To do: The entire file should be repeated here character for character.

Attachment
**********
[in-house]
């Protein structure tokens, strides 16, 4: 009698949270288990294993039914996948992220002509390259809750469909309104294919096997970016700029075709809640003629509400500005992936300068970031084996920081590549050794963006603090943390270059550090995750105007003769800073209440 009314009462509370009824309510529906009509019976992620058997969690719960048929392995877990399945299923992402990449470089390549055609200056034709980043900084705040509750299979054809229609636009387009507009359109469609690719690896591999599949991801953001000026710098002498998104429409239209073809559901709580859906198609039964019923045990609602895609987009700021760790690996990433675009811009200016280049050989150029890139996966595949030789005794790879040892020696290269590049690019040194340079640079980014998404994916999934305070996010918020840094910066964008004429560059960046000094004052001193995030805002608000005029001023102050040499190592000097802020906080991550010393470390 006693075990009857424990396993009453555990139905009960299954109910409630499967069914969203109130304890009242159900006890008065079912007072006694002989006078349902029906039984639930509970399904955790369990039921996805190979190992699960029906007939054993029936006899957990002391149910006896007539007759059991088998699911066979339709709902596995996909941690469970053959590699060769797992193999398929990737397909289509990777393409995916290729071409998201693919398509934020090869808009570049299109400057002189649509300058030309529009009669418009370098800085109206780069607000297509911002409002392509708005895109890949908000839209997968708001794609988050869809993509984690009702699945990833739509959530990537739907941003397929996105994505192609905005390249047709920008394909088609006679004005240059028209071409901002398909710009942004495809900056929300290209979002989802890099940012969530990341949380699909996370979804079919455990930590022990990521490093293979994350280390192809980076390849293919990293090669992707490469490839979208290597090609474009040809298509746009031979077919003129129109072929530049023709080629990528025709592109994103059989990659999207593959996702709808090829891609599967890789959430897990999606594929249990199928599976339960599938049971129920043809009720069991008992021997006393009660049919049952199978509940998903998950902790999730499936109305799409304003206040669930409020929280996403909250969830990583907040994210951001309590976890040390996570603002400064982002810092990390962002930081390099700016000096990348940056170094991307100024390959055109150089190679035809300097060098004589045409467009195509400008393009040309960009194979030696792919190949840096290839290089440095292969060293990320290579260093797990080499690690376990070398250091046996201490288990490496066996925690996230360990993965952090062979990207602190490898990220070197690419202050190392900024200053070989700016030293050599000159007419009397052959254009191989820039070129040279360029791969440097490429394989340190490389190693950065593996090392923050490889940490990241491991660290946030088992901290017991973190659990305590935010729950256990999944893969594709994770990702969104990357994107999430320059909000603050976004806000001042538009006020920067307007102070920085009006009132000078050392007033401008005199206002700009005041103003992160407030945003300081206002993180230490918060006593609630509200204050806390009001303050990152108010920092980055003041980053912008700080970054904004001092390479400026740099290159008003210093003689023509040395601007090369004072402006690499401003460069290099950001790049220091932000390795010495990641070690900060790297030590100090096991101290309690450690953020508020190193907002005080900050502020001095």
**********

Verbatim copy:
[in-house]
């Protein structure tokens, strides 16, 4: 009698949270288990294993039914996948992220002509390259809750469909309104294919096997970016700029075709809640003629509400500005992936300068970031084996920081590549050794963006603090943390270059550090995750105007003769800073209440 009314009462509370009824309510529906009509019976992620058997969690719960048929392995877990399945299923992402990449470089390549055609200056034709980043900084705040509750299979054809229609636009387009507009359109469609690719690896591999599949991801953001000026710098002498998104429409239209073809559901709580859906198609039964019923045990609602895609987009700021760790690996990433675009811009200016280049050989150029890139996966595949030789005794790879040892020696290269590049690019040194340079640079980014998404994916999934305070996010918020840094910066964008004429560059960046000094004052001193995030805002608000005029001023102050040499190592000097802020906080991550010393470390 006693075990009857424990396993009453555990139905009960299954109910409630499967069914969203109130304890009242159900006890008065079912007072006694002989006078349902029906039984639930509970399904955790369990039921996805190979190992699960029906007939054993029936006899957990002391149910006896007539007759059991088998699911066979339709709902596995996909941690469970053959590699060769797992193999398929990737397909289509990777393409995916290729071409998201693919398509934020090869808009570049299109400057002189649509300058030309529009009669418009370098800085109206780069607000297509911002409002392509708005895109890949908000839209997968708001794609988050869809993509984690009702699945990833739509959530990537739907941003397929996105994505192609905005390249047709920008394909088609006679004005240059028209071409901002398909710009942004495809900056929300290209979002989802890099940012969530990341949380699909996370979804079919455990930590022990990521490093293979994350280390192809980076390849293919990293090669992707490469490839979208290597090609474009040809298509746009031979077919003129129109072929530049023709080629990528025709592109994103059989990659999207593959996702709808090829891609599967890789959430897990999606594929249990199928599976339960599938049971129920043809009720069991008992021997006393009660049919049952199978509940998903998950902790999730499936109305799409304003206040669930409020929280996403909250969830990583907040994210951001309590976890040390996570603002400064982002810092990390962002930081390099700016000096990348940056170094991307100024390959055109150089190679035809300097060098004589045409467009195509400008393009040309960009194979030696792919190949840096290839290089440095292969060293990320290579260093797990080499690690376990070398250091046996201490288990490496066996925690996230360990993965952090062979990207602190490898990220070197690419202050190392900024200053070989700016030293050599000159007419009397052959254009191989820039070129040279360029791969440097490429394989340190490389190693950065593996090392923050490889940490990241491991660290946030088992901290017991973190659990305590935010729950256990999944893969594709994770990702969104990357994107999430320059909000603050976004806000001042538009006020920067307007102070920085009006009132000078050392007033401008005199206002700009005041103003992160407030945003300081206002993180230490918060006593609630509200204050806390009001303050990152108010920092980055003041980053912008700080970054904004001092390479400026740099290159008003210093003689023509040395601007090369004072402006690499401003460069290099950001790049220091932000390795010495990641070690900060790297030590100090096991101290309690450690953020508020190193907002005080900050502020001095």